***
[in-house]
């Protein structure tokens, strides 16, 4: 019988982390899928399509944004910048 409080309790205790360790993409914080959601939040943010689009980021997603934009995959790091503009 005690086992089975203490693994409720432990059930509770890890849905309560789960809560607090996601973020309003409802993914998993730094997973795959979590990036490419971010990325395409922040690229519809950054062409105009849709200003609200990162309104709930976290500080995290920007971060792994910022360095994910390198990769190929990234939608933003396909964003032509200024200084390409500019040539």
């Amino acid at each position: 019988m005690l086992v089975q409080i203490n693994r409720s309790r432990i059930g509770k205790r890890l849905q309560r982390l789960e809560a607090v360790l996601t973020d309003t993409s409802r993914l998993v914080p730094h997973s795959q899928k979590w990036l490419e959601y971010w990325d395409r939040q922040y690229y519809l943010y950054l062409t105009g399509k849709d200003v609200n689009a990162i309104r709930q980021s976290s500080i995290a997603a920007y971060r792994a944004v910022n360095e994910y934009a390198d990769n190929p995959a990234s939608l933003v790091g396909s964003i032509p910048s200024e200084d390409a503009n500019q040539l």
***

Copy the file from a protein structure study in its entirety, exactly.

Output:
[in-house]
């Protein structure tokens, strides 16, 4: 019988982390899928399509944004910048 409080309790205790360790993409914080959601939040943010689009980021997603934009995959790091503009 005690086992089975203490693994409720432990059930509770890890849905309560789960809560607090996601973020309003409802993914998993730094997973795959979590990036490419971010990325395409922040690229519809950054062409105009849709200003609200990162309104709930976290500080995290920007971060792994910022360095994910390198990769190929990234939608933003396909964003032509200024200084390409500019040539």
């Amino acid at each position: 019988m005690l086992v089975q409080i203490n693994r409720s309790r432990i059930g509770k205790r890890l849905q309560r982390l789960e809560a607090v360790l996601t973020d309003t993409s409802r993914l998993v914080p730094h997973s795959q899928k979590w990036l490419e959601y971010w990325d395409r939040q922040y690229y519809l943010y950054l062409t105009g399509k849709d200003v609200n689009a990162i309104r709930q980021s976290s500080i995290a997603a920007y971060r792994a944004v910022n360095e994910y934009a390198d990769n190929p995959a990234s939608l933003v790091g396909s964003i032509p910048s200024e200084d390409a503009n500019q040539l």